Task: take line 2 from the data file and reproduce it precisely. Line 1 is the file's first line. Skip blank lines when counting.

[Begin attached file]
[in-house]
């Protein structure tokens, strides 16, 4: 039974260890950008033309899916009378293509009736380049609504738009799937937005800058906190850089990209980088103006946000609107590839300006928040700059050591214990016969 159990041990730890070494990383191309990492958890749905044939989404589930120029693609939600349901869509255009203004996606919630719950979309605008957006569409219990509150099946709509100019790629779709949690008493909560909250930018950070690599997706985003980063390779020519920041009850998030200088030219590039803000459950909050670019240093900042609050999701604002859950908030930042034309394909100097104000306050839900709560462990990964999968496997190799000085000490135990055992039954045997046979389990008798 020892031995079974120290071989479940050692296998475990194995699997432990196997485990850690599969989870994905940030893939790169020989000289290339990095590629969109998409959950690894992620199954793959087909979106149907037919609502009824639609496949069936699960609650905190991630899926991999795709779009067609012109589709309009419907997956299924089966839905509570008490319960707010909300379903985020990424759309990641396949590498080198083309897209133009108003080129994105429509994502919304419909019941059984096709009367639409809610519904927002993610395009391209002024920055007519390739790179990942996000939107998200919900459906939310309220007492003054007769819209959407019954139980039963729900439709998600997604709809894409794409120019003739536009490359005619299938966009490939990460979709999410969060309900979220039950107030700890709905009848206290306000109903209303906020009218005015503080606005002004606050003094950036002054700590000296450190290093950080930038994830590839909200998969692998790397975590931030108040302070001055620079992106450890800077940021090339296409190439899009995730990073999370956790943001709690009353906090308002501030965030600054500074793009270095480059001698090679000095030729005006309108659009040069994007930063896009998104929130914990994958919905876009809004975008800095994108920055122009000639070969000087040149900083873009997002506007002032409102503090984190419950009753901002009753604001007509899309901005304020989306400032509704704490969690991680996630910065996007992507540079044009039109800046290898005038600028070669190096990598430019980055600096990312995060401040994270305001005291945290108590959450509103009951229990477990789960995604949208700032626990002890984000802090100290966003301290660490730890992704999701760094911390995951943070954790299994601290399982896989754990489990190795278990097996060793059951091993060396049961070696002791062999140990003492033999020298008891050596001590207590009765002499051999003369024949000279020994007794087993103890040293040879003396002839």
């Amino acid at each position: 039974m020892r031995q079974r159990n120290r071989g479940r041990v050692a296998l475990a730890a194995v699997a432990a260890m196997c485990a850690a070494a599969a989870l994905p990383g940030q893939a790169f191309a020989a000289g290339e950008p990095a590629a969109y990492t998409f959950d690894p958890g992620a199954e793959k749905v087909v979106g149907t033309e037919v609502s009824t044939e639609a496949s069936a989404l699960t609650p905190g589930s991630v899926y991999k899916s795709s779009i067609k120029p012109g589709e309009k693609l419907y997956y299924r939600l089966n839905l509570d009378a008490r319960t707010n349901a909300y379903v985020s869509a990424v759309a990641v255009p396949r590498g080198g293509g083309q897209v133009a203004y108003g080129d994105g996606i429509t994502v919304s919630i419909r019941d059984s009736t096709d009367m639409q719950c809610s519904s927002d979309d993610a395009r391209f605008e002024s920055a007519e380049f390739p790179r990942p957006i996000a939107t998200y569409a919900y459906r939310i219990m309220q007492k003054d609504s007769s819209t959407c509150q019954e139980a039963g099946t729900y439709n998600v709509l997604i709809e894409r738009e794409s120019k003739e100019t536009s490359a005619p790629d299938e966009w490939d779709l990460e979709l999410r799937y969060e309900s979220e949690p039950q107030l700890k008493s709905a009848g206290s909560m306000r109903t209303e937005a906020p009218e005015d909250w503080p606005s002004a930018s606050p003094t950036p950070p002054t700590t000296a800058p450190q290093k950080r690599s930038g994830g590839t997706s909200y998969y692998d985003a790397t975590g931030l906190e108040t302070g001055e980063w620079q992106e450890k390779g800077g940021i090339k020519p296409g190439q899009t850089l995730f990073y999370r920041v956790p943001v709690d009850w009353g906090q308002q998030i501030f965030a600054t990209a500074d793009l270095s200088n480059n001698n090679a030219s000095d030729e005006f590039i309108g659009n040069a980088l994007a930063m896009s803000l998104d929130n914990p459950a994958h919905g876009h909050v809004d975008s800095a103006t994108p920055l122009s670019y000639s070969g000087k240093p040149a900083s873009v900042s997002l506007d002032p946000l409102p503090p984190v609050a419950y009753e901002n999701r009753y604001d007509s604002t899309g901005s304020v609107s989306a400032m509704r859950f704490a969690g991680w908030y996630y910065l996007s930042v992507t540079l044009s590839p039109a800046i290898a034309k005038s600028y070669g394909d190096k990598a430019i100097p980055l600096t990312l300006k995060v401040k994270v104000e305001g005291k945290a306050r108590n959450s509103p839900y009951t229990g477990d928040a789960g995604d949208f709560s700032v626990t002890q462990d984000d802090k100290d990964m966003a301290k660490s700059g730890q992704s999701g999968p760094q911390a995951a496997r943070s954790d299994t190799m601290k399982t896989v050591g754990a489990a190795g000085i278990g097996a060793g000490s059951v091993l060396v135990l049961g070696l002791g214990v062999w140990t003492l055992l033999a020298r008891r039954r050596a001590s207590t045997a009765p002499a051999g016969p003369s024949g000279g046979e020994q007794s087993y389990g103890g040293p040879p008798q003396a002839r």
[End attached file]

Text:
């Protein structure tokens, strides 16, 4: 039974260890950008033309899916009378293509009736380049609504738009799937937005800058906190850089990209980088103006946000609107590839300006928040700059050591214990016969 159990041990730890070494990383191309990492958890749905044939989404589930120029693609939600349901869509255009203004996606919630719950979309605008957006569409219990509150099946709509100019790629779709949690008493909560909250930018950070690599997706985003980063390779020519920041009850998030200088030219590039803000459950909050670019240093900042609050999701604002859950908030930042034309394909100097104000306050839900709560462990990964999968496997190799000085000490135990055992039954045997046979389990008798 020892031995079974120290071989479940050692296998475990194995699997432990196997485990850690599969989870994905940030893939790169020989000289290339990095590629969109998409959950690894992620199954793959087909979106149907037919609502009824639609496949069936699960609650905190991630899926991999795709779009067609012109589709309009419907997956299924089966839905509570008490319960707010909300379903985020990424759309990641396949590498080198083309897209133009108003080129994105429509994502919304419909019941059984096709009367639409809610519904927002993610395009391209002024920055007519390739790179990942996000939107998200919900459906939310309220007492003054007769819209959407019954139980039963729900439709998600997604709809894409794409120019003739536009490359005619299938966009490939990460979709999410969060309900979220039950107030700890709905009848206290306000109903209303906020009218005015503080606005002004606050003094950036002054700590000296450190290093950080930038994830590839909200998969692998790397975590931030108040302070001055620079992106450890800077940021090339296409190439899009995730990073999370956790943001709690009353906090308002501030965030600054500074793009270095480059001698090679000095030729005006309108659009040069994007930063896009998104929130914990994958919905876009809004975008800095994108920055122009000639070969000087040149900083873009997002506007002032409102503090984190419950009753901002009753604001007509899309901005304020989306400032509704704490969690991680996630910065996007992507540079044009039109800046290898005038600028070669190096990598430019980055600096990312995060401040994270305001005291945290108590959450509103009951229990477990789960995604949208700032626990002890984000802090100290966003301290660490730890992704999701760094911390995951943070954790299994601290399982896989754990489990190795278990097996060793059951091993060396049961070696002791062999140990003492033999020298008891050596001590207590009765002499051999003369024949000279020994007794087993103890040293040879003396002839």